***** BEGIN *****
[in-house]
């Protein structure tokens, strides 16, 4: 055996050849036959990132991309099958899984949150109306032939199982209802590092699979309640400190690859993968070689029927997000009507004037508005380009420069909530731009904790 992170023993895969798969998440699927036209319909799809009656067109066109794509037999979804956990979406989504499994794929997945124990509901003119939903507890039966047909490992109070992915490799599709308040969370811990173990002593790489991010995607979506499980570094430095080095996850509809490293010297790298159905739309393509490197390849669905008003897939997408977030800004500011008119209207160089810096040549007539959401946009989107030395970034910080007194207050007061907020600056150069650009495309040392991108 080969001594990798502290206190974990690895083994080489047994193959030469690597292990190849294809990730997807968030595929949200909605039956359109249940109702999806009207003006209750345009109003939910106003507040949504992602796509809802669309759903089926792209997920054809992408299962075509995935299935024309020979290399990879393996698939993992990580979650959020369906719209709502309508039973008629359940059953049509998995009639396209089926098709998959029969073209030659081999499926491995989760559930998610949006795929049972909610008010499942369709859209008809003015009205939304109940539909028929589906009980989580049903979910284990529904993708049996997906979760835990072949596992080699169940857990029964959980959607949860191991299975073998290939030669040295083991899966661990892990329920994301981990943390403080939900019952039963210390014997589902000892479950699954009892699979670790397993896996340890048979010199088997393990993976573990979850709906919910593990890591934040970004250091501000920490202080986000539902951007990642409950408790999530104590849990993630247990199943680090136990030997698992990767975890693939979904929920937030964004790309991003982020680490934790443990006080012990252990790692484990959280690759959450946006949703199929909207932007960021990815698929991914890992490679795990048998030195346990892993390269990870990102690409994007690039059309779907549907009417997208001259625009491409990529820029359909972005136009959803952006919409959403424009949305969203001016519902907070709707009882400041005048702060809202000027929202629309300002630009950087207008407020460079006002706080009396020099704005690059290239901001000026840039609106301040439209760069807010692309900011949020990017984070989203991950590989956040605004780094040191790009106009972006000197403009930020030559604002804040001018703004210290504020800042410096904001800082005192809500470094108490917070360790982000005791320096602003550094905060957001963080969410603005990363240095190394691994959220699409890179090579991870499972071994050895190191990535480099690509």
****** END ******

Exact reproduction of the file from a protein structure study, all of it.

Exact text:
[in-house]
């Protein structure tokens, strides 16, 4: 055996050849036959990132991309099958899984949150109306032939199982209802590092699979309640400190690859993968070689029927997000009507004037508005380009420069909530731009904790 992170023993895969798969998440699927036209319909799809009656067109066109794509037999979804956990979406989504499994794929997945124990509901003119939903507890039966047909490992109070992915490799599709308040969370811990173990002593790489991010995607979506499980570094430095080095996850509809490293010297790298159905739309393509490197390849669905008003897939997408977030800004500011008119209207160089810096040549007539959401946009989107030395970034910080007194207050007061907020600056150069650009495309040392991108 080969001594990798502290206190974990690895083994080489047994193959030469690597292990190849294809990730997807968030595929949200909605039956359109249940109702999806009207003006209750345009109003939910106003507040949504992602796509809802669309759903089926792209997920054809992408299962075509995935299935024309020979290399990879393996698939993992990580979650959020369906719209709502309508039973008629359940059953049509998995009639396209089926098709998959029969073209030659081999499926491995989760559930998610949006795929049972909610008010499942369709859209008809003015009205939304109940539909028929589906009980989580049903979910284990529904993708049996997906979760835990072949596992080699169940857990029964959980959607949860191991299975073998290939030669040295083991899966661990892990329920994301981990943390403080939900019952039963210390014997589902000892479950699954009892699979670790397993896996340890048979010199088997393990993976573990979850709906919910593990890591934040970004250091501000920490202080986000539902951007990642409950408790999530104590849990993630247990199943680090136990030997698992990767975890693939979904929920937030964004790309991003982020680490934790443990006080012990252990790692484990959280690759959450946006949703199929909207932007960021990815698929991914890992490679795990048998030195346990892993390269990870990102690409994007690039059309779907549907009417997208001259625009491409990529820029359909972005136009959803952006919409959403424009949305969203001016519902907070709707009882400041005048702060809202000027929202629309300002630009950087207008407020460079006002706080009396020099704005690059290239901001000026840039609106301040439209760069807010692309900011949020990017984070989203991950590989956040605004780094040191790009106009972006000197403009930020030559604002804040001018703004210290504020800042410096904001800082005192809500470094108490917070360790982000005791320096602003550094905060957001963080969410603005990363240095190394691994959220699409890179090579991870499972071994050895190191990535480099690509």